Mike Richman had it almost perfect there. The 1960s Redskins looked more like an American Football League team than an NFL team, if you’re familiar with the AFL. Only that they were in the NFL and had to play by NFL rules. The AFL wanted to be a passing league with liberalized offenses were teams were not only encouraged to throw the ball, but throw it a lot and throw it deep. The Oakland Raiders of that era were not the only vertical spread offensive team in the AFL. The San Diego Chargers ran the same offense under Sil Gilman who was a huge inspiration for Al Davis.
And I mention this because again the Redskins as an NFL team obviously had to play by NFL rules. And back then and up until 1978 after Sonny Jurgensen had already been out of the NFL for three years the NFL rules back then favored the defenses. And big power-run ball control offenses. Where you ran the ball 3-5 plays or more, where you played field possession and hoped to get a big takeaway from your defense, a big return in the kicking game. Where you relied on your defense a lot to win the game. And hoped you had a big day running the ball and your QB hit some passes down the field and didn’t turn it over.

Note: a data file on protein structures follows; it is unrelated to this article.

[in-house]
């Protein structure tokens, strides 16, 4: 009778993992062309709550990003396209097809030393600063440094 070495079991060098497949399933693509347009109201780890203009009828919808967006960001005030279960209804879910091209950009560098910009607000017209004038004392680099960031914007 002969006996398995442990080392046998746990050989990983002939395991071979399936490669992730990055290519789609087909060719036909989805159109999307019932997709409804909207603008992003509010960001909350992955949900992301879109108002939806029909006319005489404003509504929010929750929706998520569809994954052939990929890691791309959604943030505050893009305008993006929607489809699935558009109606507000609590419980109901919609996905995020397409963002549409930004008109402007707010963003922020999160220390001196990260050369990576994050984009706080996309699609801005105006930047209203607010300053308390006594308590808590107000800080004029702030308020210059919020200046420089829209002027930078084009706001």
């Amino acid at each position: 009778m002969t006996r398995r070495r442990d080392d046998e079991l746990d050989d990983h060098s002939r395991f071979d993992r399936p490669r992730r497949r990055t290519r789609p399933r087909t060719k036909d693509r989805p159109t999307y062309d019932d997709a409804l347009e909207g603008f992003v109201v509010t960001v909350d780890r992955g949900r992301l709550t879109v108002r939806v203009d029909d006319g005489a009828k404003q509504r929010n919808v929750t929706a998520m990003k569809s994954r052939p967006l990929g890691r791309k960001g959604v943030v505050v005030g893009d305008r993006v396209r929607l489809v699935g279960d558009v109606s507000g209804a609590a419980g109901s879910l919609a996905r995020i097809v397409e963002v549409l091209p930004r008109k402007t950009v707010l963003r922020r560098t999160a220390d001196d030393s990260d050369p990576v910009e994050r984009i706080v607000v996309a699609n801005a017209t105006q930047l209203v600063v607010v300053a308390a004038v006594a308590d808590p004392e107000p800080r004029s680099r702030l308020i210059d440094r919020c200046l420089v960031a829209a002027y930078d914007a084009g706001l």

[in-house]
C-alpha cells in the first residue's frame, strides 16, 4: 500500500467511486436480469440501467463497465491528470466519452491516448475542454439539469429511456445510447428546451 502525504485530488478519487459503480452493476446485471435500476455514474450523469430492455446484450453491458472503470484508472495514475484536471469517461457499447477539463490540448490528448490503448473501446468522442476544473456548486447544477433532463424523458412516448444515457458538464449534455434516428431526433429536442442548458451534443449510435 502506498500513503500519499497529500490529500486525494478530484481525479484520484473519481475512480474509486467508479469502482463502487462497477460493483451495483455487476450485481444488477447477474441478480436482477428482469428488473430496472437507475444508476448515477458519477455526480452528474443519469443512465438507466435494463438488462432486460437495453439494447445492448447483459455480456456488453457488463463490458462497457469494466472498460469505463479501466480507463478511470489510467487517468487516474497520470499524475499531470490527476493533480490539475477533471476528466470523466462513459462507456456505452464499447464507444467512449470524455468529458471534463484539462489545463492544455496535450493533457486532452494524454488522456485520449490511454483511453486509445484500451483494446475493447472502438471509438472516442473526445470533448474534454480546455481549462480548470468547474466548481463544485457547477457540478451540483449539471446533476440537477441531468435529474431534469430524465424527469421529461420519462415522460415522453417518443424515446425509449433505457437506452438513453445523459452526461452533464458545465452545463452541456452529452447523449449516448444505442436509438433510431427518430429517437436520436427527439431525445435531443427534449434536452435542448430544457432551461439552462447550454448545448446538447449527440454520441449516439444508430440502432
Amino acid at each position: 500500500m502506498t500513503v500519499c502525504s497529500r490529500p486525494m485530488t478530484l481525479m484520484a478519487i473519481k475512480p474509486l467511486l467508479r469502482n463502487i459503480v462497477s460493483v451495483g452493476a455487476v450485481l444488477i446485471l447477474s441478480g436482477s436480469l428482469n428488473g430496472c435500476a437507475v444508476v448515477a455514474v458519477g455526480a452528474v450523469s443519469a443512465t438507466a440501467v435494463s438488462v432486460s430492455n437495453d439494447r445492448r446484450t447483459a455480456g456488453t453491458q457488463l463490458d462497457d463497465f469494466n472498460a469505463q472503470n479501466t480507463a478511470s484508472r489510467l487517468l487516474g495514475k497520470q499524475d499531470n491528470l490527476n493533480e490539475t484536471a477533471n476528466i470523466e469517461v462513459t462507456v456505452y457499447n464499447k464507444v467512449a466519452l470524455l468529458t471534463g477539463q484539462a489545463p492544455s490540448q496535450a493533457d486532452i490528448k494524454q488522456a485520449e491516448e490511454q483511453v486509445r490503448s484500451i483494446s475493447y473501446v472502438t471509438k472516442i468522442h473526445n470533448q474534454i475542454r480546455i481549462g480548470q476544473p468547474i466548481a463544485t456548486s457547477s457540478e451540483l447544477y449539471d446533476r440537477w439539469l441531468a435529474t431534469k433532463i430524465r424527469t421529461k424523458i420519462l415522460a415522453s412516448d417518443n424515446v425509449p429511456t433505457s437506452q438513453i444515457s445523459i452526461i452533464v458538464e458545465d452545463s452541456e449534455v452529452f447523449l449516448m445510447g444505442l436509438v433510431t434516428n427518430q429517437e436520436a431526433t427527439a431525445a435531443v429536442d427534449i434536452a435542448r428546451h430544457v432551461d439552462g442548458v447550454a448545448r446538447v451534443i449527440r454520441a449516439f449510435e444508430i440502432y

What made the Redskins special during the 1960s was not that they only had one winning season, which was under Vince Lombardi in 1969 at 7-5. (Who didn’t even lose in Washington) Or that they didn’t make the playoffs the entire decade. What made them special was that they went against the grain in the NFL. They had an 1960s AFL offense that was playing in a 1950s America NFL where it was almost considered immoral to throw the ball, or score quickly and take big chances on offense in order to score. And it wasn’t really by design either. They didn’t have a strong offensive line, they couldn’t run the ball worth a damn for the most part and their defense barely stopped anybody during this period.
But what the Redskins had was arguably the best quarterback in pro football during this era other than John Unitas in Sonny Jurgensen. A QB that could get rid of the ball quickly, who had a strong accurate arm and touch and who moved well in the pocket. As well as perhaps the two best receivers on the outside in the NFL during that decade in Charley Taylor and Bobby Mitchell who both had good size, hands and speed. And then you add Jerry Smith in the middle at TE who should also be in the Hall of Fame and you’re talking about an offense that could put up 25-30 points a game against anyone. Even if they’re giving up more than that in every game.